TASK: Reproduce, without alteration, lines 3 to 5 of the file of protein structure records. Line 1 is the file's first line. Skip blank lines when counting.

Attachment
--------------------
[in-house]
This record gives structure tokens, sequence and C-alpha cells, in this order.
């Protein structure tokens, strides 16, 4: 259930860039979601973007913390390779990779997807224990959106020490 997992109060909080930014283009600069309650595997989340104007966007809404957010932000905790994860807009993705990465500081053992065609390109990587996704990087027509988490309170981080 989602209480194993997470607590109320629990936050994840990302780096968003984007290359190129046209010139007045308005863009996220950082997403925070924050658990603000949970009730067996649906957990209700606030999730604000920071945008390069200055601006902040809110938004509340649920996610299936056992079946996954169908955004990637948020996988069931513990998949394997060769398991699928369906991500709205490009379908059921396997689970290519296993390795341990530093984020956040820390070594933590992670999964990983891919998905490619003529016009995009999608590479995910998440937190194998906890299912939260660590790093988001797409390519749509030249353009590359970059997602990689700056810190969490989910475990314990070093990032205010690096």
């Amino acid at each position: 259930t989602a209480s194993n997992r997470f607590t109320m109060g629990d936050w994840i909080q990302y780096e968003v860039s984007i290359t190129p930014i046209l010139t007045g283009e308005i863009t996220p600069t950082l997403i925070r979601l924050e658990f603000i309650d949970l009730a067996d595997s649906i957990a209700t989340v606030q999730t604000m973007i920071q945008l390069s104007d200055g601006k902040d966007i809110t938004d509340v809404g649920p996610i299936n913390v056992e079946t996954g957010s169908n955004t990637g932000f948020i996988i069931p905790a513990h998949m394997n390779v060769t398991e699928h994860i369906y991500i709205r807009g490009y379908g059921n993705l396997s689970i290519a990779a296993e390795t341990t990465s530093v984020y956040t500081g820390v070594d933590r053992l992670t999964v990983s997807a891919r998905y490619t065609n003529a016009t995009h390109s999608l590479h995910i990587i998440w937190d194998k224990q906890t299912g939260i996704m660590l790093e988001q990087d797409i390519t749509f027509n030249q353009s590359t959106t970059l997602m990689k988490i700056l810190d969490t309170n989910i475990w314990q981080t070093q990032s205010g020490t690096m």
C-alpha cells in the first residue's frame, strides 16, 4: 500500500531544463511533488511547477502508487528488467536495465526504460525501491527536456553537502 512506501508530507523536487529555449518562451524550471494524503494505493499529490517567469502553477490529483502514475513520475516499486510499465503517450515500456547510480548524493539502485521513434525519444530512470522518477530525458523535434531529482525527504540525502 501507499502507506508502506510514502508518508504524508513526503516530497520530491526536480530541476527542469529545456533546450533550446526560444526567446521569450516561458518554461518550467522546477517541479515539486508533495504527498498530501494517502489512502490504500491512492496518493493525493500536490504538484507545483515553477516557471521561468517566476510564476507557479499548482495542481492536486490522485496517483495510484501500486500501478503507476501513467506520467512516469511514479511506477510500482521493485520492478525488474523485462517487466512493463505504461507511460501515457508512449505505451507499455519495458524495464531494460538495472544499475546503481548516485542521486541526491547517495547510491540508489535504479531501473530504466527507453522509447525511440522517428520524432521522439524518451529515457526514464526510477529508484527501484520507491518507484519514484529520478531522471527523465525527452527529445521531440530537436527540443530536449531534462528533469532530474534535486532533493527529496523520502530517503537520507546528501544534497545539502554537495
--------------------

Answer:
């Protein structure tokens, strides 16, 4: 259930860039979601973007913390390779990779997807224990959106020490 997992109060909080930014283009600069309650595997989340104007966007809404957010932000905790994860807009993705990465500081053992065609390109990587996704990087027509988490309170981080 989602209480194993997470607590109320629990936050994840990302780096968003984007290359190129046209010139007045308005863009996220950082997403925070924050658990603000949970009730067996649906957990209700606030999730604000920071945008390069200055601006902040809110938004509340649920996610299936056992079946996954169908955004990637948020996988069931513990998949394997060769398991699928369906991500709205490009379908059921396997689970290519296993390795341990530093984020956040820390070594933590992670999964990983891919998905490619003529016009995009999608590479995910998440937190194998906890299912939260660590790093988001797409390519749509030249353009590359970059997602990689700056810190969490989910475990314990070093990032205010690096």
């Amino acid at each position: 259930t989602a209480s194993n997992r997470f607590t109320m109060g629990d936050w994840i909080q990302y780096e968003v860039s984007i290359t190129p930014i046209l010139t007045g283009e308005i863009t996220p600069t950082l997403i925070r979601l924050e658990f603000i309650d949970l009730a067996d595997s649906i957990a209700t989340v606030q999730t604000m973007i920071q945008l390069s104007d200055g601006k902040d966007i809110t938004d509340v809404g649920p996610i299936n913390v056992e079946t996954g957010s169908n955004t990637g932000f948020i996988i069931p905790a513990h998949m394997n390779v060769t398991e699928h994860i369906y991500i709205r807009g490009y379908g059921n993705l396997s689970i290519a990779a296993e390795t341990t990465s530093v984020y956040t500081g820390v070594d933590r053992l992670t999964v990983s997807a891919r998905y490619t065609n003529a016009t995009h390109s999608l590479h995910i990587i998440w937190d194998k224990q906890t299912g939260i996704m660590l790093e988001q990087d797409i390519t749509f027509n030249q353009s590359t959106t970059l997602m990689k988490i700056l810190d969490t309170n989910i475990w314990q981080t070093q990032s205010g020490t690096m």
C-alpha cells in the first residue's frame, strides 16, 4: 500500500531544463511533488511547477502508487528488467536495465526504460525501491527536456553537502 512506501508530507523536487529555449518562451524550471494524503494505493499529490517567469502553477490529483502514475513520475516499486510499465503517450515500456547510480548524493539502485521513434525519444530512470522518477530525458523535434531529482525527504540525502 501507499502507506508502506510514502508518508504524508513526503516530497520530491526536480530541476527542469529545456533546450533550446526560444526567446521569450516561458518554461518550467522546477517541479515539486508533495504527498498530501494517502489512502490504500491512492496518493493525493500536490504538484507545483515553477516557471521561468517566476510564476507557479499548482495542481492536486490522485496517483495510484501500486500501478503507476501513467506520467512516469511514479511506477510500482521493485520492478525488474523485462517487466512493463505504461507511460501515457508512449505505451507499455519495458524495464531494460538495472544499475546503481548516485542521486541526491547517495547510491540508489535504479531501473530504466527507453522509447525511440522517428520524432521522439524518451529515457526514464526510477529508484527501484520507491518507484519514484529520478531522471527523465525527452527529445521531440530537436527540443530536449531534462528533469532530474534535486532533493527529496523520502530517503537520507546528501544534497545539502554537495